Bankrupt US Airways plans to cut 200 daily flights and an unspecified number of jobs as part of its restructuring, the Washington Post reported. The nation's sixth-largest carrier also said it would trim 31 jets from its fleet of 311. US Airways notified pilots last Friday of 500 layoffs by early next year. Earlier this week, rivals Continental Airlines and ATA also announced cost-cutting moves that include flight and fleet reductions.
With contract negotiations nearing their deadline, the union representing 25,000 Boeing Co. machinists accused the aerospace giant of trying to provoke a walkout, saying its proposals on job security, pensions, and other issues "are certain to ... trigger a strike." A Boeing spokesman dismissed the claim and said the company would do everything "reasonably possible to reach an agreement" at federally mediated negotiations. The current three-year contract expires at midnight Sept. 1. Boeing is the world leader in building commercial jets and is the No. 2 defense contractor in the US.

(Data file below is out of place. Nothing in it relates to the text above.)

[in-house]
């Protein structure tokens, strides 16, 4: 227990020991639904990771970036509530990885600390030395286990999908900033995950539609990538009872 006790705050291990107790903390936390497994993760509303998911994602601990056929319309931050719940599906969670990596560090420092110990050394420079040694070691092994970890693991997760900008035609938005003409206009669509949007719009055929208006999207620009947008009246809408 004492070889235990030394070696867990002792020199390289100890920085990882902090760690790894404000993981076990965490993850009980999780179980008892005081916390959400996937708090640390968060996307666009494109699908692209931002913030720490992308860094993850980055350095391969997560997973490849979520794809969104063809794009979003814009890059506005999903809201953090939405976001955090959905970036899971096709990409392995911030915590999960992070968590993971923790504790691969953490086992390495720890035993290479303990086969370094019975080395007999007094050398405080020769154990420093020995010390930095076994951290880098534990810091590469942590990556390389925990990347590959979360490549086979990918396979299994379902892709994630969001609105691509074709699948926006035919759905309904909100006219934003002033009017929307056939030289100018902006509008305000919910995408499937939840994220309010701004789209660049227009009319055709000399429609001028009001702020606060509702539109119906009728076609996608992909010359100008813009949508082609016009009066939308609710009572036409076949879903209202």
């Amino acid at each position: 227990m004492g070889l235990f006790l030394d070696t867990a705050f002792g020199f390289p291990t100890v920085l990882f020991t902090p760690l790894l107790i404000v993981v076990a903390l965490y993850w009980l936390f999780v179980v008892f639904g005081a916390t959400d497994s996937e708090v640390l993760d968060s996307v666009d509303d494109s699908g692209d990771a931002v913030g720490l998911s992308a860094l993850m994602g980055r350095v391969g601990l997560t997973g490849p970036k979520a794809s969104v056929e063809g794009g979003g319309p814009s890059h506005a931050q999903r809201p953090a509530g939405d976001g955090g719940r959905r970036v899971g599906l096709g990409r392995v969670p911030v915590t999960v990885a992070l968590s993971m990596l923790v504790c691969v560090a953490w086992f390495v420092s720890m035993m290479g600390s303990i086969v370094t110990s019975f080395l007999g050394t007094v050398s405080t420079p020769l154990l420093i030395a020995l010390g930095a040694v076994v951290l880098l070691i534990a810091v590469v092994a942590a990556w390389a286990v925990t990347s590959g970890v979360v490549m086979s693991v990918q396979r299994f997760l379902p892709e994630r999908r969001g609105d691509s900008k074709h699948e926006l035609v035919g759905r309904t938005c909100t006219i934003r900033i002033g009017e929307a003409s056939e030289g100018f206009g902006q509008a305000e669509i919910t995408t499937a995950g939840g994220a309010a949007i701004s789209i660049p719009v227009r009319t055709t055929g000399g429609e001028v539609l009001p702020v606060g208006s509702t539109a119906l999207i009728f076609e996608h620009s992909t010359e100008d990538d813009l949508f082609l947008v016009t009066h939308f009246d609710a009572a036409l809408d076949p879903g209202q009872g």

Adding to its vast empire in shipping, retailing, telecommunications, real estate, food distribution, hotels, and financial services, Hutchison Whampoa Ltd. announced it will buy one of Europe's largest drug-store chains for $1.27 billion. Kruidvat Group of the Netherlands operates 1,900 stores in six countries. The deal requires the OK of European Union regulators. Hutchison Whampoa is based in Hong Kong.
HSBC Holdings, one of the world's largest financial services groups, said it will pay $1.14 billion for the Mexican bank Grupo Financiero Bital. The deal will give London-based HSBC more of a foothold in the Americas; Bital has almost 1,400 branches and 6 million customers. HSBC already operates in the US, Brazil, and Argentina.